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IBM creates smallest memory bit ever

DAILYHOSTNEWS, January16, 2012 – IBM scientists have successfully demonstrated the ability to store data in 12 magnetic atoms, which is at least 100 times more capacity than today’s disk drives have, the company said Thursday. Disk drives on the market currently use about 1m atoms to store one bit of data.

The implications of being able to manipulate matter atom by atom (its most basic known components) are that technology companies will be able to build smaller, faster and more energy-efficient devices, IBM said.

Andreas Heinrich, lead investigator into atomic storage at IBM Research, said the processor industry’s pursuit of incremental scaling in semiconductor technology as devices shrunk in size was headed toward an inevitable end point: the atom.

“We’re taking the opposite approach and starting with the smallest unit — single atoms — to build computing devices one atom at a time,” Heinrich said.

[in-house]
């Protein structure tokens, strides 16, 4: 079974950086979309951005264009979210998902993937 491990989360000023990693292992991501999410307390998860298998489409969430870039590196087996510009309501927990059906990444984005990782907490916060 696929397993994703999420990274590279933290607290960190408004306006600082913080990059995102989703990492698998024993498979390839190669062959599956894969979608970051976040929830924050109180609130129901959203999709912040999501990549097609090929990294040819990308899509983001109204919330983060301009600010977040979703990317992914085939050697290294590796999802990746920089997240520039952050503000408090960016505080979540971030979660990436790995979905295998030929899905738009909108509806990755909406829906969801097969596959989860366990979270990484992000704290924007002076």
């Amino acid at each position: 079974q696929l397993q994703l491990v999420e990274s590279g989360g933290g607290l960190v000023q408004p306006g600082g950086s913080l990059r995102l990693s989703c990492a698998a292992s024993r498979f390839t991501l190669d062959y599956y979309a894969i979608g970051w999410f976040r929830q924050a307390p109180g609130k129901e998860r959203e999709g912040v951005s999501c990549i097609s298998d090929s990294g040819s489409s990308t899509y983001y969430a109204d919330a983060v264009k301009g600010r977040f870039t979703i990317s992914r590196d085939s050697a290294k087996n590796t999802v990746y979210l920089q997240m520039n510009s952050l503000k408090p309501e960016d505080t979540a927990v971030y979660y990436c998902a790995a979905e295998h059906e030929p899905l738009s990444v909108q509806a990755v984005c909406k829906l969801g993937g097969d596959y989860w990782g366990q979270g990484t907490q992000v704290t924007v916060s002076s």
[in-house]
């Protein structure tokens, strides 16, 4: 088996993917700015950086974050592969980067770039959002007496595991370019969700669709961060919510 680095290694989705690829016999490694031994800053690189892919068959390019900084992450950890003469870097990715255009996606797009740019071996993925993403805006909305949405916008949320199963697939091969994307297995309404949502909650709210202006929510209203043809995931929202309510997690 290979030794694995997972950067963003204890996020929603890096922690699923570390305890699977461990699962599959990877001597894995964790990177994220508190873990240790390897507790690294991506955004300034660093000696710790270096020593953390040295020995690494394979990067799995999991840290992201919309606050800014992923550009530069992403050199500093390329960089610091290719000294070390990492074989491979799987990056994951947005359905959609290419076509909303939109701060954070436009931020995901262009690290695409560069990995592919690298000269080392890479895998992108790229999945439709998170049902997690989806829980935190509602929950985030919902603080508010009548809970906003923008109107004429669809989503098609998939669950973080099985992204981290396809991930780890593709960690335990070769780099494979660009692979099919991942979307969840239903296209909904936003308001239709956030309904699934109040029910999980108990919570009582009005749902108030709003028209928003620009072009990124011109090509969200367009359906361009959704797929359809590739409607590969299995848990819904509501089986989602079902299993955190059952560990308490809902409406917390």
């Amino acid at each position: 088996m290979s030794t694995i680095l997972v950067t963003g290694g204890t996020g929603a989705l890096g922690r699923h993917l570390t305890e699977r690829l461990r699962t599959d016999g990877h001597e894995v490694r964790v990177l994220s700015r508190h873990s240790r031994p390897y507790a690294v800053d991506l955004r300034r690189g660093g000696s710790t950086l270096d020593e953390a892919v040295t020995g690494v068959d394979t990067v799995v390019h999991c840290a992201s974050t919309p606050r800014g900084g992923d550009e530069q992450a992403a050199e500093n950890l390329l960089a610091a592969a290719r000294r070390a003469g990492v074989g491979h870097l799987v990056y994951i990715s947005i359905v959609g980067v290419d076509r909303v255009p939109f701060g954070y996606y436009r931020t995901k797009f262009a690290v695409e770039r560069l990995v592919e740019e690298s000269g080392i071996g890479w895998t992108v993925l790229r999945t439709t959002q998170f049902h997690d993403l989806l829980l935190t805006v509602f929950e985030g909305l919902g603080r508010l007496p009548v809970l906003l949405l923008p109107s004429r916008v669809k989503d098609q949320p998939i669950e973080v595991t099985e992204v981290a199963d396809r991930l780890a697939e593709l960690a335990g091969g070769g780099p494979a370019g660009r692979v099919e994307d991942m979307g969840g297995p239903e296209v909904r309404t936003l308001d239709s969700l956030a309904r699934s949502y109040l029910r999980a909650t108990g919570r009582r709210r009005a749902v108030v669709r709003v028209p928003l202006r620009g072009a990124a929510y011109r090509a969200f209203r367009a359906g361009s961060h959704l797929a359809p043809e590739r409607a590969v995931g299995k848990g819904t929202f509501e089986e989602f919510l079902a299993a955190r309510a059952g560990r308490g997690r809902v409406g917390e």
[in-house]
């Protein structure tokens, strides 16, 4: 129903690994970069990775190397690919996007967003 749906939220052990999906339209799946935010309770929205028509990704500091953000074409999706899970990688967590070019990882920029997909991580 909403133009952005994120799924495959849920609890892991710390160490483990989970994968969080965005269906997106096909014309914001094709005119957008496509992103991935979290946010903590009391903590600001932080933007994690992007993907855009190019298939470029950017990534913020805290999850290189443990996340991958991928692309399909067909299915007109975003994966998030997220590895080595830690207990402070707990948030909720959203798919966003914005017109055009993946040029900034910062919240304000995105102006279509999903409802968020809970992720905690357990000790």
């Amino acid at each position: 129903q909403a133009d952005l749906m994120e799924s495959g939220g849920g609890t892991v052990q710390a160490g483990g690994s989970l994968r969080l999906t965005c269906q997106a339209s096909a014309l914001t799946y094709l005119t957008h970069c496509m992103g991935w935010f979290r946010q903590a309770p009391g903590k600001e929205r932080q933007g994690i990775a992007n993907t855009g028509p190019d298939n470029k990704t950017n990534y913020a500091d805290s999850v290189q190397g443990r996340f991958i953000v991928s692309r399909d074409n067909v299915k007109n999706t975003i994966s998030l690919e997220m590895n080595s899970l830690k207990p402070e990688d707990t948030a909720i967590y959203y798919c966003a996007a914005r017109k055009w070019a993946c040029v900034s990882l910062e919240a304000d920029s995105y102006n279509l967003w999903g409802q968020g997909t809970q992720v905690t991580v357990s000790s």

Until now, scientists did not know how many atoms are necessary to build a reliable magnetic memory bit. By taking an unusual approach to grouping magnetic atoms together, researchers were able to pack a lot more atoms per unit of space than they ever could before.

They did this by manually assembling a magnetic-storage medium atom-by-atom, using atoms with an unusual magnetic property called “antiferromagnetism”. It allows for a much tighter control of magnetic interaction between adjacent atoms, allowing for placing them closer together.

The key challenge was maximizing precision with which magnetic interaction between atoms occurs. “The magnetization of one magnetic bit can strongly affect that of its neighbor as a result of its magnetic field,” IBM said.

To overcome this challenge, IBM scientists used a scanning tunneling microscope to atomically engineer a grouping of twelve antiferromagnetic atoms that stored one bit of data for several hours at low temperatures.

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